Question the organisation you want to volunteer
Here are seven questions to help you asses the
quality of the volunteering programme and organisations offers BEFORE
you leave the country.
what work will I be doing? Can the organisation provide me with
a brief job description?
An organisation with a good volunteer programme
should be able to tell you what you will be doing, including how
many hours a day, how many days a week and what sort of work it
will be. For example, if an organisation offers a placement in a
school, this may or may not be teaching. Likewise, a placement may
involve 50 hours a week or, and this does happen, a mere 4. The
greatest source of dissatisfaction for volunteers usually comes
from not doing what they planned (and paid) to do.
the organisation work with a local partner organisation?
If a volunteer programme is to be of value to a
local community it should work with, rather than be imposed on,
that community. Good useful programmes will have been built in collaboration
with a local partner organisation. Find out who that partner is
and find out about the relationship. Key things to look for are
whether someone from the local organisation is involved in the day
to day management of your project, what sort of consultation went
on to build that project, and why the project is of value.
the organisation make any financial contribution to its volunteer
programs? If so exactly how much is this?
Many volunteer organisations charge a lot of money,
but where does it all go? Volunteer programmes need funds as well
as labour; indeed, in much of the world, unskilled labour is often
one thing of which there is little shortage. The most important
thing is that your organisation is up front about how your money
is spent. So ask where your pennies are going, and be persistent
about getting a clear figure not a percentage of profits. Also,
be aware that payments for your own food and lodging often do not
assist your volunteer programme.
Q4. Does the organisation
have policies on eco and ethical tourism? If so, how are they implemented?
Running volunteer programmes is an ethically complex.
If you really want to make a valuable contribution to the community
you work with then you have a responsibility to ensure that the
organisation with which you travel has proper the eco and ethical
policies. Look for organisations that have a long-term commitment
to a community, employ local staff and have some mechanism for local
consultation and decision-making. Otherwise, how do you know that
the clinic you built is really needed? That an adult literacy programme
is not more relevant than a new bridge, or that when you have left
there will be the funds and commitment to maintain the project upon
which you have worked?
time frame is the volunteer programme run on?
A well-structured volunteer programme should have
a clear time-frame, and organisations should know from one year
to the next whether a programme will continue. Programmes, and especially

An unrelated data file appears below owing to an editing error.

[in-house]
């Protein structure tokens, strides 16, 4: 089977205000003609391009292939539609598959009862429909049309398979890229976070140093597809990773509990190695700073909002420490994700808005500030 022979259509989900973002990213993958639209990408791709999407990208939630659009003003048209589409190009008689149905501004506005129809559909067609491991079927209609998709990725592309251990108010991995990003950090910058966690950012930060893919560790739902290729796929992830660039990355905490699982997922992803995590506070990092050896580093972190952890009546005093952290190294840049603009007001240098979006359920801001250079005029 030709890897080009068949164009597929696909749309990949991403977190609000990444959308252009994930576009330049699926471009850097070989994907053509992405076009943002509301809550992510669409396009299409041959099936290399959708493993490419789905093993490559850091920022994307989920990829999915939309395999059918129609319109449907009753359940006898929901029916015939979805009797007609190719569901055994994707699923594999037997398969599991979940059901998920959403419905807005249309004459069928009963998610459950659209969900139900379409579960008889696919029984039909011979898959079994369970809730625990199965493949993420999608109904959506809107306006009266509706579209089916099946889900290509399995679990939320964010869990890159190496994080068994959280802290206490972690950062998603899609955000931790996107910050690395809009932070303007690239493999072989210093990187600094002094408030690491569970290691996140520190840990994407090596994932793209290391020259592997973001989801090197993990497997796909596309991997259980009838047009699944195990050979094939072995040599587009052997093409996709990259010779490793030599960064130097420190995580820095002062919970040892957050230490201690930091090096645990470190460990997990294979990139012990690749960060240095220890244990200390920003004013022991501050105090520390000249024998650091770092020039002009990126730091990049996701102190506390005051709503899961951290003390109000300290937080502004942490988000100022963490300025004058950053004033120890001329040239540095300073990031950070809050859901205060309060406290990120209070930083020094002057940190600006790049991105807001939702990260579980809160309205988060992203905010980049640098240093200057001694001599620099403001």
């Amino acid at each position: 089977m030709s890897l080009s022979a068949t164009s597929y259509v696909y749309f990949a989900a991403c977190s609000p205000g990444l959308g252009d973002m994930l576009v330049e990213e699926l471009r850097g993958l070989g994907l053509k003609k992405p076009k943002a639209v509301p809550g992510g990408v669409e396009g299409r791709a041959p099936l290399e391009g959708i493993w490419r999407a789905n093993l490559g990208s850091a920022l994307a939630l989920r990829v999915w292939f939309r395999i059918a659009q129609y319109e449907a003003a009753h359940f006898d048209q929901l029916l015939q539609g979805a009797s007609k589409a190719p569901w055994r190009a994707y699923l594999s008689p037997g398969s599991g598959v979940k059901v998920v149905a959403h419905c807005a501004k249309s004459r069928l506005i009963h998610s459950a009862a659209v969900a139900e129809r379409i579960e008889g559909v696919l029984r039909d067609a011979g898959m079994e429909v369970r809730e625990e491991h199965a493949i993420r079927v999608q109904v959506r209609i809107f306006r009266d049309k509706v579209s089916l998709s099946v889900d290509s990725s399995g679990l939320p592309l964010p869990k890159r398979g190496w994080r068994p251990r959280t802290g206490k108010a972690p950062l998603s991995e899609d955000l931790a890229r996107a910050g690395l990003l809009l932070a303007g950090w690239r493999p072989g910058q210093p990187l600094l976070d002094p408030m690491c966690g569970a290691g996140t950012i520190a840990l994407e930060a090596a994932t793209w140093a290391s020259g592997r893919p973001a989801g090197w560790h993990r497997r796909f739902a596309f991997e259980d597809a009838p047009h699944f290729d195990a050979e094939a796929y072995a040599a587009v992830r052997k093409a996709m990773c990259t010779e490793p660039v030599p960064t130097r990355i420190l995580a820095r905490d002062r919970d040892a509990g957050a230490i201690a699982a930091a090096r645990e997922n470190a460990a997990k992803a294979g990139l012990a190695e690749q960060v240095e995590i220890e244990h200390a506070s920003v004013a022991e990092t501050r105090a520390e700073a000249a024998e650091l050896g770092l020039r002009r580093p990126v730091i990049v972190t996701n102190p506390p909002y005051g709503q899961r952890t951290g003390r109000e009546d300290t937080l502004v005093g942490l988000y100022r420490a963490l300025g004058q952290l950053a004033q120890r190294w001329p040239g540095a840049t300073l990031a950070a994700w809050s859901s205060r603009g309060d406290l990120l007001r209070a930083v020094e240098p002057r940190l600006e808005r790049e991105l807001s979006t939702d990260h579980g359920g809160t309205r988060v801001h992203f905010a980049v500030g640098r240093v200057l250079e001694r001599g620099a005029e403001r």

placements, that just occur once can be problematic. For example,
if you are acting as an English teaching assistant for a month or
two what happens the rest of the school year? Are other volunteers
sent or is the placement simply ended? It may be very disruptive
for a class, a school or an orphanage to have a constantly changing
quantity of staff. Establishing the level of commitment an organisation
has to a given project or placement is vital in establishing the
quality, and therefore value, of that volunteer programme.
Q6. Can the organisation
give you precise contact details for your chosen programme?
Organisations tend to work in one of two ways.
The better ones build a relationship with a host organisation, identify
local needs they can meet, arrange placements and projects and then
fill the vacancies. A less positive approach is to wait for travellers
to sign up and pay up, and then find relevant placements. A good
organisation with well-run programmes should be able to let you
know several months before you travel where you will be going and
what exactly you will be doing. If they cannot, or will not, give
you these details then be very wary of the quality of the programme.
Hastily arranged programmes can be disorganised, leaving both volunteers
and local hosts with unclear expectations.
support & training will you receive?
Organisations offer vastly different levels of
training and support. Look for an organisation that offers not only
pre-departure training but also in-country training and support.
As a volunteer you want to be as much use as possible, learn as
much as possible and have as good a time as possible. Training in
both the practicalities of your volunteer job and the culture of
where you are travelling, will all help you get and give the most.
Local support is also important. The type of programme you are on
affects the amount of support required, but make sure you know what
to expect before you go. If there is a local representative, how
local are they- just down the road, or several hours
away by bus? Make sure there is somebody in the country with direct
responsibility for you. All projects require some problem solving
at some point and you will need someone on hand to help you with
back to top >>